California State University, Long Beach
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Film, Electronic Arts Department Receives $35,000 from HFPA

The Film and Electronic Arts Department at CSULB has received a $35,000 grant from the Hollywood Foreign Press Association (HFPA) to support student film making.

The HFPA recently announced donations of more than $750,000 in financial grants to film schools and non-profit organizations at its annual installation luncheon honoring its 2008-09 slate of officers at the Beverly Hills Hotel.

“This is a fantastic gift for our department,” said Craig Smith, chair of the CSULB Film and Electronic Arts Department. “Like our other students films, our documentary films are becoming more reputable due in part to this grant. We took second and fourth place in the documentary category at the CSU Media Arts Festival, and we had never competed in this category before. That is what the Hollywood Foreign Press Association award has made possible.”

The HFPA hosts the Golden Globe Awards each year and its members are comprised of journalists from around the world who report on the entertainment industry.

“Despite last January’s cancellation of the annual Golden Globe Awards due to the Writers' Guild strike that curtailed the Hollywood Foreign Press Association’s income, we’re delighted to honor our ongoing commitment to support entertainment industry-related film school and non-profit organizations,” said Jorge Camara, HFPA president. “Over the past several years, the Hollywood Foreign Press Association Foundation has presented more than $7.5 million in financial grants to dozens of film schools and non-profit organizations.”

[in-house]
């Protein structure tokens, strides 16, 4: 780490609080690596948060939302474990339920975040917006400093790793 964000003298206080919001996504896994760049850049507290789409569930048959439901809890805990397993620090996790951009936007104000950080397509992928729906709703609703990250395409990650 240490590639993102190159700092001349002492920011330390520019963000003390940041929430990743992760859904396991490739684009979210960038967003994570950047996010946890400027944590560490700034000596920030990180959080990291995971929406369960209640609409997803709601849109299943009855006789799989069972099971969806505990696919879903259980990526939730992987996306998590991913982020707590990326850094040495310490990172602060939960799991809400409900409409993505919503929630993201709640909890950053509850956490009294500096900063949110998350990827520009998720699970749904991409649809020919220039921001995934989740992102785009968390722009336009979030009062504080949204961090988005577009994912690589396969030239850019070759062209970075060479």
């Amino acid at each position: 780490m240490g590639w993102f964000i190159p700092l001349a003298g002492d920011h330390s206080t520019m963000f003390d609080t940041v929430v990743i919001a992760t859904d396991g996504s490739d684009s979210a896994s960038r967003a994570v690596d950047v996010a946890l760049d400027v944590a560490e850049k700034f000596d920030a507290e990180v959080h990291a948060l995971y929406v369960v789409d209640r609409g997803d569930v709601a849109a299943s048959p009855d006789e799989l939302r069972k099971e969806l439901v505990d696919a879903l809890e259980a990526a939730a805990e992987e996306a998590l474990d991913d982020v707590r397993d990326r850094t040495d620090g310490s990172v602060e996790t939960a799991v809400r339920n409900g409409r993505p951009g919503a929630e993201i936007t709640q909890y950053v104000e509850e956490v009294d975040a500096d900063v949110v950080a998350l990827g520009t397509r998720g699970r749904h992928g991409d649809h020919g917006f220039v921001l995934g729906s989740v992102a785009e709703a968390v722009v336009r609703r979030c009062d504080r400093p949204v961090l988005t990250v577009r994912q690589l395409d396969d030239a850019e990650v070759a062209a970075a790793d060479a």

According to Smith, who drafted the proposal for the grant, the way the Film and Electronics Department grows its scholarship program is by showcasing the quality of the work it produces, its growing reputation for producing quality documentaries, and the low cost of tuition to attend Cal State Long Beach.

“Thirty-five thousand dollars at CSULB could benefit 10 students, but only one or two, if that, at more expensive film schools such as Chapman University or USC,” Smith said. “The money goes a long way here. One of the things I like best about this grant is its flexibility. The money is for our student filmmakers alone, not faculty or for buying equipment, and we decide how much money the students need for each project.”

Smith believes one key to the program’s success is the interaction between faculty and students, and he is confident the Film and Electronics Department in general, and the documentary program in particular, will continue to attract similar support.

“Once they have taken all the preliminary courses for the documentary track, our faculty works with the students on their ideas. We try to make sure students undertake projects they know something about and have some familiarity with,” Smith said. “The focus here is on the undergraduate. The CSULB undergraduate gets a lot of attention in this department. Students have transferred to CSULB from the USC and UCLA film programs because they could not get the attention there that they receive here.”